"I need to be closer to the enemy."

Duh. He could have slapped himself in the face. On the, er, rather flat plains, two large men ran excitedly…somewhere. If they had a destination, it was obvious. Hell, they didn't even look like bandits. What if they had lost their goat and had found him and were giving chase?

Why was this Lyn so hell-bent on fighting two random men running in the opposite direction of her home?

He couldn't understand, and he didn't really care to try.

She took one step forward, "Yes, this should be close enough."

Facepalming hadn't been invented yet, so he slapped his face with his palm and St. Elimine saw that it was good. "No it's not," Bartholomew said.

"Uh-oh! That bandit's spotted me! He's coming this way! Let's close in and attack!"

Really, for Elimine's sake, must she shout everything AT THE TOP OF HER LUNGS?!

His ears were ringing, and he felt a little dizzy as the Sacaen madwoman dragged him into the path of the incoming bandit.

Suddenly, the hulking man was there.

Bartholomew felt sorry for him. His goat… His goat would never know what had happened to its master. It would be eaten by a mountain lion and die a horrible, painful death.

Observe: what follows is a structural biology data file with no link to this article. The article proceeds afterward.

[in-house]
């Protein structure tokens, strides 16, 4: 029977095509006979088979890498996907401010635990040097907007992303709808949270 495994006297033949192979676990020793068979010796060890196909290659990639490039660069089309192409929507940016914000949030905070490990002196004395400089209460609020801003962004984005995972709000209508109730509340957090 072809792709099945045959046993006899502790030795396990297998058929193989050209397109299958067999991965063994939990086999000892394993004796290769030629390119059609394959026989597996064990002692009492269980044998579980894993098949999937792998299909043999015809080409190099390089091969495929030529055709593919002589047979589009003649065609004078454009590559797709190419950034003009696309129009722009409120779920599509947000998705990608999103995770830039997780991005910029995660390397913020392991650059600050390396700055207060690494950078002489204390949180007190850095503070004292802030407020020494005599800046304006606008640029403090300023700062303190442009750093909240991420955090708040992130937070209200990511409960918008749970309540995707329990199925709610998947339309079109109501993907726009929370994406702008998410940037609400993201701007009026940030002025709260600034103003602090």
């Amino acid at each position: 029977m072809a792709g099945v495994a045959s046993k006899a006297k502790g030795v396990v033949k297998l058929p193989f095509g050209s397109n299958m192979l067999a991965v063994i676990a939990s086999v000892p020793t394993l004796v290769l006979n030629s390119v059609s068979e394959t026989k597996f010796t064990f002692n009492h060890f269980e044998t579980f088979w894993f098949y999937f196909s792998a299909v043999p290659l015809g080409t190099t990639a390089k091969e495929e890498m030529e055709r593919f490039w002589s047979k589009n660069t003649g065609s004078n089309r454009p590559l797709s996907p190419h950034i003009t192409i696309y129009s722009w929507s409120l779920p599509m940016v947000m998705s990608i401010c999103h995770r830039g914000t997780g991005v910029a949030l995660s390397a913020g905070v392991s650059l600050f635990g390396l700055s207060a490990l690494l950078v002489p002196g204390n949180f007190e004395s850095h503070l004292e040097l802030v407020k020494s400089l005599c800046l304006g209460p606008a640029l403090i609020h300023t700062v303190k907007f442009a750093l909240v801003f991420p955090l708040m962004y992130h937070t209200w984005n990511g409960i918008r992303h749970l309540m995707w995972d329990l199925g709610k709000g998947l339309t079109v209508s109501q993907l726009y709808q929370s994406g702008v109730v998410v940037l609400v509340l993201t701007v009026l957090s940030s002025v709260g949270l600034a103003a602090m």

But it would probably be tasty.

"Now what do I do?" Lyn asked, staring up at the bandit, holding a rusty old sword completely wrong as she looked away from her opponent and at her new companion.

Bartholomew was so… Dazed? Shocked? Scared? He didn't know. But he was so something that he could only utter out, "U-uh! ATTACK!"

And blindly, Lyn swung the sword upward.

Blood squirted all over her, and Bartholomew covered his face with his hands and fell to the ground to avoid it.

When he next looked up, Lyn was grinning. Blood covered her face and hands and the sword. Well, the guy would have died eventually after getting all of that rust in his bloodstream anyway.

"I'm great with a sword," she said, making an attempt to sheath it four times before she managed to do it correctly. It looked pathetic.

"I'll bet," he muttered.

"Victory! But…I've been injured. I have need of a vulnerary." Suddenly looking upset, she pointed at a tiny little scratch on the back of her hand before she looked up, "Look! There's another bandit over by the ger to the west!" His face must have shown his confusion. Ger? It sounded like a type of antelope. But maybe it was related to the yeti… "A ger is a type of round hut that nomads live in!" she explained cheerfully even though he hadn't asked. "Hm. I would do well to use this time to administer a little first aid. I'm carrying a couple of vulneraries in my satchel. They should heal me up. Would you get one for me?"